The impact of bereavement is often misunderstood. Many parents from very early on in the pregnancy (for some this occurs even before the pregnancy) plan around the new baby. Clothes and furniture may have been bought, a room freshly painted, plans made for including the baby in their lives, kindergarten and schools chosen. When a pregnancy results in loss, parents mourn the loss of baby and these hopes and dreams. Parents may encounter a reality where others cannot fully understand the depth and extent of this grief or offer support in a way that is meaningful or wanted. Additionally, others such as grandparents, siblings, relatives and friends may very well be suffering their own sense of loss.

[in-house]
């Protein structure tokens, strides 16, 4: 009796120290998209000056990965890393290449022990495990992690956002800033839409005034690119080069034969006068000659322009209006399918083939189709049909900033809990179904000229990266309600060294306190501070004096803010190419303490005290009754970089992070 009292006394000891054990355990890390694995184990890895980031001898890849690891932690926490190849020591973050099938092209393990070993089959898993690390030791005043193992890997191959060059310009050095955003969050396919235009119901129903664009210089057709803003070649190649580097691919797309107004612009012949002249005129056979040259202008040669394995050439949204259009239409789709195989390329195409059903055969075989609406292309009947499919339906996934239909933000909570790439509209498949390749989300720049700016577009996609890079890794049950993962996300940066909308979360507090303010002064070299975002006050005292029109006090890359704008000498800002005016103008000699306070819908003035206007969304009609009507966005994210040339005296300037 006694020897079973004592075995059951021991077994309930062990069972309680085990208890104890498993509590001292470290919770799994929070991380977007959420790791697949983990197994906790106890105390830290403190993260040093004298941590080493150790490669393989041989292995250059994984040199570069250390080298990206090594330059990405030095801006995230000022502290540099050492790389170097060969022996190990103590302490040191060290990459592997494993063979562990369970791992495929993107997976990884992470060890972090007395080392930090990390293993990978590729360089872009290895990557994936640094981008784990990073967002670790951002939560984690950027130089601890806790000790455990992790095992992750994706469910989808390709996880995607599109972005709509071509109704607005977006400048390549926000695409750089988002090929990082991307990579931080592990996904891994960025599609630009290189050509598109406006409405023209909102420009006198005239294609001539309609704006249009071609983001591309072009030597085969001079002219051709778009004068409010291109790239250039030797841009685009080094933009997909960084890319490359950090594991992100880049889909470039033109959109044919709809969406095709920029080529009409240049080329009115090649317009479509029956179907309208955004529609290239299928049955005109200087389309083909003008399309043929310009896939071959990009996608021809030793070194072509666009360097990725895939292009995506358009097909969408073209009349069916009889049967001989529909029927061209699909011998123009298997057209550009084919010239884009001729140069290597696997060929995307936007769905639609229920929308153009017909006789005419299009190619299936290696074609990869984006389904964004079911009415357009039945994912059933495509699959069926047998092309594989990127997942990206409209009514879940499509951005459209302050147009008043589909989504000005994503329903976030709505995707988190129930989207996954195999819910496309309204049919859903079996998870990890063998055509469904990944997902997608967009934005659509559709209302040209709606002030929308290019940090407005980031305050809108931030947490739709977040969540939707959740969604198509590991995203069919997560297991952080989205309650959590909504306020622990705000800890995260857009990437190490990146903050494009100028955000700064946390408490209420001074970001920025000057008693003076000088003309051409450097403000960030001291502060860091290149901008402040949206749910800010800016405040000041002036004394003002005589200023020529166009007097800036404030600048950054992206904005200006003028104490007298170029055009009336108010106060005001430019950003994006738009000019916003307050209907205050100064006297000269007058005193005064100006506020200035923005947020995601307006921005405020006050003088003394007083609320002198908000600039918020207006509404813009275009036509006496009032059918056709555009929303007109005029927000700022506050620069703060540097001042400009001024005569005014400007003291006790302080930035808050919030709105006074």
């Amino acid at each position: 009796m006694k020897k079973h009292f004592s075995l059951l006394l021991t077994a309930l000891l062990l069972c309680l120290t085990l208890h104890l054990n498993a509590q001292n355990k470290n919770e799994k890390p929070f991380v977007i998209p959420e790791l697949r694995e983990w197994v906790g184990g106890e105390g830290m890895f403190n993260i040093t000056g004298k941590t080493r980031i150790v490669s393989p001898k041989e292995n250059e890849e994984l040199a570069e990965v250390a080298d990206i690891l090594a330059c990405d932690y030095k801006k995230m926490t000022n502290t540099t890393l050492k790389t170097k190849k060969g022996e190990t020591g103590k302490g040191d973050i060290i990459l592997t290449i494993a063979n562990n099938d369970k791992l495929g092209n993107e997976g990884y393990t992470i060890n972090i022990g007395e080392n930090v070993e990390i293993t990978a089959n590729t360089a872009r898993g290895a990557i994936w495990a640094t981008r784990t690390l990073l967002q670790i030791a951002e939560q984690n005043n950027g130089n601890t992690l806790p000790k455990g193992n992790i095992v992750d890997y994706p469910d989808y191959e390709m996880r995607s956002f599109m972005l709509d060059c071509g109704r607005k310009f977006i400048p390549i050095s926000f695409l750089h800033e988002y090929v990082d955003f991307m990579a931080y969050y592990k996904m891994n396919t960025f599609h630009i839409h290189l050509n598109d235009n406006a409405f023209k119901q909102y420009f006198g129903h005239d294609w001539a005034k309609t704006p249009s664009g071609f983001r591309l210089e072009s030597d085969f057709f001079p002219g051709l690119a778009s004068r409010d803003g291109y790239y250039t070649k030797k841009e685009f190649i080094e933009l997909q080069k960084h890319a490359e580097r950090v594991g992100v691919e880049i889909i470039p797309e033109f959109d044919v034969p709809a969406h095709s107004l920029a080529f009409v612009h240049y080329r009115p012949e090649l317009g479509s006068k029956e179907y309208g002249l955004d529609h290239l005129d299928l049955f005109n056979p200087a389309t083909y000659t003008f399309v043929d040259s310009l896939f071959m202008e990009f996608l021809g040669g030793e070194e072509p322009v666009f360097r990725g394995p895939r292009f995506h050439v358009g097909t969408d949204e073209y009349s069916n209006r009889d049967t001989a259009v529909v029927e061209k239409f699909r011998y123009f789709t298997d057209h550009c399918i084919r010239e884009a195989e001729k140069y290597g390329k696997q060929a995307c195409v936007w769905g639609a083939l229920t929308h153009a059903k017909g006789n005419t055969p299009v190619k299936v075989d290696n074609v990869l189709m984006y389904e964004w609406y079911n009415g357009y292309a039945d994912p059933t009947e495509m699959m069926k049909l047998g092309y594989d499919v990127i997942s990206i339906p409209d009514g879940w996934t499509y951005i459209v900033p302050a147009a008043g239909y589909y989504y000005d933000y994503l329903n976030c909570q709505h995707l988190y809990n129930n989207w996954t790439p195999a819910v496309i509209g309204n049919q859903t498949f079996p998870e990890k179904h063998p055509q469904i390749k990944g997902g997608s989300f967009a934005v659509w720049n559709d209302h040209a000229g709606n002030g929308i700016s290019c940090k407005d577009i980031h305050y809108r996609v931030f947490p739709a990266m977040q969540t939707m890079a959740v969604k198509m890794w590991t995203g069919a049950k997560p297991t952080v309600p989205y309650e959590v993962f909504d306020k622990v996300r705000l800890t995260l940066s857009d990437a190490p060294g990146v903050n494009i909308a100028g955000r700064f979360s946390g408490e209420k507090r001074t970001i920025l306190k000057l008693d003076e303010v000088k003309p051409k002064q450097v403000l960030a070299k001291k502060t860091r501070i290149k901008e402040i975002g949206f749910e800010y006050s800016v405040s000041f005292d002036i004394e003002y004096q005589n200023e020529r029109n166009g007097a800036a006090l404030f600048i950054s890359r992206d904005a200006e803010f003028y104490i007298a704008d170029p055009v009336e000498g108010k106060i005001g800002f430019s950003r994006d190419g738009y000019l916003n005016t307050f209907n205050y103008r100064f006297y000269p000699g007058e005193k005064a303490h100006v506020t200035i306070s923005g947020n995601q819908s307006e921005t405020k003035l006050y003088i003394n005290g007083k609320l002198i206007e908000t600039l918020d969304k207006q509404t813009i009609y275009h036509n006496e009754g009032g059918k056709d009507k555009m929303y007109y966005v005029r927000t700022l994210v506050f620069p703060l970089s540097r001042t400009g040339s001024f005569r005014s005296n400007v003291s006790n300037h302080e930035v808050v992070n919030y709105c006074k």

Contact with others enables those with recent experiences of loss to learn that the intensity and longevity of their grief is normal. Those suffering may also be reassured to see that eventually they will adjust to the death of the baby and may experience personal change, often for the better. This facilitation of natural grief reduces the possibility of long-term problems developing, which can arise when the expression of grief is denied or stunted.